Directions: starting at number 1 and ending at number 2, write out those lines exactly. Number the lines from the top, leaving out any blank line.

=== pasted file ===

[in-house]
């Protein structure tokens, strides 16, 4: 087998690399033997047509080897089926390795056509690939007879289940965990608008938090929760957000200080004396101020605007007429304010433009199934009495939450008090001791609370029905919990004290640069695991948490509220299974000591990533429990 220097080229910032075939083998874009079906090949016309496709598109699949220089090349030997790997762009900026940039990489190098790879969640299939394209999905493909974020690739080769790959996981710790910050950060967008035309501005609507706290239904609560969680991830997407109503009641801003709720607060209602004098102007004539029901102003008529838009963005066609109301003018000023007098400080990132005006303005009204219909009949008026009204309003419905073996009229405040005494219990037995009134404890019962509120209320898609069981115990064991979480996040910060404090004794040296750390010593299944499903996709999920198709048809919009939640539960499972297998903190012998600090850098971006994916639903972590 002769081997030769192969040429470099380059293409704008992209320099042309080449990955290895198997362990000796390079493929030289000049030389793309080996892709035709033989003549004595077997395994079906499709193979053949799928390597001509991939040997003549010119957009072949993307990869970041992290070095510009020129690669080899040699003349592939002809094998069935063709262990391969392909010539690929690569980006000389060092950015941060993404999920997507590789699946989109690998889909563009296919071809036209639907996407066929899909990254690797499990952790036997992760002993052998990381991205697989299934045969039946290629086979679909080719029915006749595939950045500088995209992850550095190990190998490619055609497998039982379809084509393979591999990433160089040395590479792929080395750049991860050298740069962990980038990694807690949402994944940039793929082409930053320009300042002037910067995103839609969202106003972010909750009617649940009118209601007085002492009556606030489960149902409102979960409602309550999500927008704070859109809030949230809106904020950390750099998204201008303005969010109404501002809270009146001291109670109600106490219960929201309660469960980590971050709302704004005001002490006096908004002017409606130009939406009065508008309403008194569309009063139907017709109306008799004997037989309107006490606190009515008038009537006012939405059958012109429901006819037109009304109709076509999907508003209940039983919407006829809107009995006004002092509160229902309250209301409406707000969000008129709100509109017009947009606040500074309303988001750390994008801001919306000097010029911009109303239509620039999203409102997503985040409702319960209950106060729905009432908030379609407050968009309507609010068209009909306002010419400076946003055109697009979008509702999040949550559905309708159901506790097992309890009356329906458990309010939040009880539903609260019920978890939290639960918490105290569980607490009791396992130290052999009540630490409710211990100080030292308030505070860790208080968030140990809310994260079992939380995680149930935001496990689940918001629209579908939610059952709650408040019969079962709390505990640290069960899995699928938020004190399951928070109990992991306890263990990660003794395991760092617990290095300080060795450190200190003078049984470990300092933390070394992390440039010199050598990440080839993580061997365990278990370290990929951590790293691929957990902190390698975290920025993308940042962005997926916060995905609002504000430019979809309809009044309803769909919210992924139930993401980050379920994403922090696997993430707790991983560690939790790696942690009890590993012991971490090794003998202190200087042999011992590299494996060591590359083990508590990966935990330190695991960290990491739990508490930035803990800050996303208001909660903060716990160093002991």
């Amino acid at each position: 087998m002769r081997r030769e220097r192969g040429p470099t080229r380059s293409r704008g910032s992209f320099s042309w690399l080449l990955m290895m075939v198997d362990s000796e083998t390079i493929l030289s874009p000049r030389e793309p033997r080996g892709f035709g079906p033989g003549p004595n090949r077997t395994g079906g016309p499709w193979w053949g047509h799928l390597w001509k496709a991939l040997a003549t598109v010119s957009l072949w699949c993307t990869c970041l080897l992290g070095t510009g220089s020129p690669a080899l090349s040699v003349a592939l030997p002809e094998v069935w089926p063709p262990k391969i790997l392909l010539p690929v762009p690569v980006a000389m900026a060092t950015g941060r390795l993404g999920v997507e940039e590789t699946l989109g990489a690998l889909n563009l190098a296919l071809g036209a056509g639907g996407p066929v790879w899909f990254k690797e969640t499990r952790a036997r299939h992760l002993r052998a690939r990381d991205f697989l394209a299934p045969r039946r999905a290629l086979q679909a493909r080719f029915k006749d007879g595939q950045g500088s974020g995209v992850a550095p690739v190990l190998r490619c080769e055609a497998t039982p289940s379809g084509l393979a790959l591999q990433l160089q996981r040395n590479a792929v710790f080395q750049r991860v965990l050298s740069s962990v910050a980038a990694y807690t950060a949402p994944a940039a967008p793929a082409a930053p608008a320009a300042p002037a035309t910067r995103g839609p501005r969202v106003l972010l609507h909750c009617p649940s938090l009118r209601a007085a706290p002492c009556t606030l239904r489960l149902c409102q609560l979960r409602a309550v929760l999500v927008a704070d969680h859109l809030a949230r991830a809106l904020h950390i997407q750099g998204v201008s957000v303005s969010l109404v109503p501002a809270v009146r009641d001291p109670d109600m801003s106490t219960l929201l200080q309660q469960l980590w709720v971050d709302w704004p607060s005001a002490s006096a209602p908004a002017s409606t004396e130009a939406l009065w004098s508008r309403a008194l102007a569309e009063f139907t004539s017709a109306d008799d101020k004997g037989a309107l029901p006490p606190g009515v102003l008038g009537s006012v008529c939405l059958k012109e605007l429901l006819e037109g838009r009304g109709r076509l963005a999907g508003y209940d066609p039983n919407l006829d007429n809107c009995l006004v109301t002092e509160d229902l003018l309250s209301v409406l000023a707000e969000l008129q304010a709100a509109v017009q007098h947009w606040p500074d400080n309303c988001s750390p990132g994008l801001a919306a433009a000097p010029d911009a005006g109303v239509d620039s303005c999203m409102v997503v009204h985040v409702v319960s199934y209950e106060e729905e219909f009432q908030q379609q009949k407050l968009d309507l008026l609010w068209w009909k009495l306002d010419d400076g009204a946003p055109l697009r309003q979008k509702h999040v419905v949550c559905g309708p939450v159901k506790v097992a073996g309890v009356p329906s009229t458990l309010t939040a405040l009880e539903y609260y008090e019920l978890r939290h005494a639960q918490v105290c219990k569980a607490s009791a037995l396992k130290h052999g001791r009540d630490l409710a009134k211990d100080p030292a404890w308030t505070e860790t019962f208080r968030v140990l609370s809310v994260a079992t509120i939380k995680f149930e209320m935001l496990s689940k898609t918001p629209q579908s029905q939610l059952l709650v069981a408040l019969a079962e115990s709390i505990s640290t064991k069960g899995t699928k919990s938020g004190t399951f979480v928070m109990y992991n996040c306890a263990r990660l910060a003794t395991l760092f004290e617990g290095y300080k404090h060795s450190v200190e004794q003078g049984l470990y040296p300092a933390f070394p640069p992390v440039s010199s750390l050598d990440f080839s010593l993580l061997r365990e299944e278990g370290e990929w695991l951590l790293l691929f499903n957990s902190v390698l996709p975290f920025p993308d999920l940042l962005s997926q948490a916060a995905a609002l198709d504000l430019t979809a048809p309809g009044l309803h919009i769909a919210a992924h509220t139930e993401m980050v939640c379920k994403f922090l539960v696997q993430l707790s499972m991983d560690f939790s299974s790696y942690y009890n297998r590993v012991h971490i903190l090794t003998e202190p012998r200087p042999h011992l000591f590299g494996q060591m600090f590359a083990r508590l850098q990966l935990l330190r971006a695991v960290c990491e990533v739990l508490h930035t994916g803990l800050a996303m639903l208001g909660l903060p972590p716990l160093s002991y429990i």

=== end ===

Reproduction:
[in-house]
């Protein structure tokens, strides 16, 4: 087998690399033997047509080897089926390795056509690939007879289940965990608008938090929760957000200080004396101020605007007429304010433009199934009495939450008090001791609370029905919990004290640069695991948490509220299974000591990533429990 220097080229910032075939083998874009079906090949016309496709598109699949220089090349030997790997762009900026940039990489190098790879969640299939394209999905493909974020690739080769790959996981710790910050950060967008035309501005609507706290239904609560969680991830997407109503009641801003709720607060209602004098102007004539029901102003008529838009963005066609109301003018000023007098400080990132005006303005009204219909009949008026009204309003419905073996009229405040005494219990037995009134404890019962509120209320898609069981115990064991979480996040910060404090004794040296750390010593299944499903996709999920198709048809919009939640539960499972297998903190012998600090850098971006994916639903972590 002769081997030769192969040429470099380059293409704008992209320099042309080449990955290895198997362990000796390079493929030289000049030389793309080996892709035709033989003549004595077997395994079906499709193979053949799928390597001509991939040997003549010119957009072949993307990869970041992290070095510009020129690669080899040699003349592939002809094998069935063709262990391969392909010539690929690569980006000389060092950015941060993404999920997507590789699946989109690998889909563009296919071809036209639907996407066929899909990254690797499990952790036997992760002993052998990381991205697989299934045969039946290629086979679909080719029915006749595939950045500088995209992850550095190990190998490619055609497998039982379809084509393979591999990433160089040395590479792929080395750049991860050298740069962990980038990694807690949402994944940039793929082409930053320009300042002037910067995103839609969202106003972010909750009617649940009118209601007085002492009556606030489960149902409102979960409602309550999500927008704070859109809030949230809106904020950390750099998204201008303005969010109404501002809270009146001291109670109600106490219960929201309660469960980590971050709302704004005001002490006096908004002017409606130009939406009065508008309403008194569309009063139907017709109306008799004997037989309107006490606190009515008038009537006012939405059958012109429901006819037109009304109709076509999907508003209940039983919407006829809107009995006004002092509160229902309250209301409406707000969000008129709100509109017009947009606040500074309303988001750390994008801001919306000097010029911009109303239509620039999203409102997503985040409702319960209950106060729905009432908030379609407050968009309507609010068209009909306002010419400076946003055109697009979008509702999040949550559905309708159901506790097992309890009356329906458990309010939040009880539903609260019920978890939290639960918490105290569980607490009791396992130290052999009540630490409710211990100080030292308030505070860790208080968030140990809310994260079992939380995680149930935001496990689940918001629209579908939610059952709650408040019969079962709390505990640290069960899995699928938020004190399951928070109990992991306890263990990660003794395991760092617990290095300080060795450190200190003078049984470990300092933390070394992390440039010199050598990440080839993580061997365990278990370290990929951590790293691929957990902190390698975290920025993308940042962005997926916060995905609002504000430019979809309809009044309803769909919210992924139930993401980050379920994403922090696997993430707790991983560690939790790696942690009890590993012991971490090794003998202190200087042999011992590299494996060591590359083990508590990966935990330190695991960290990491739990508490930035803990800050996303208001909660903060716990160093002991």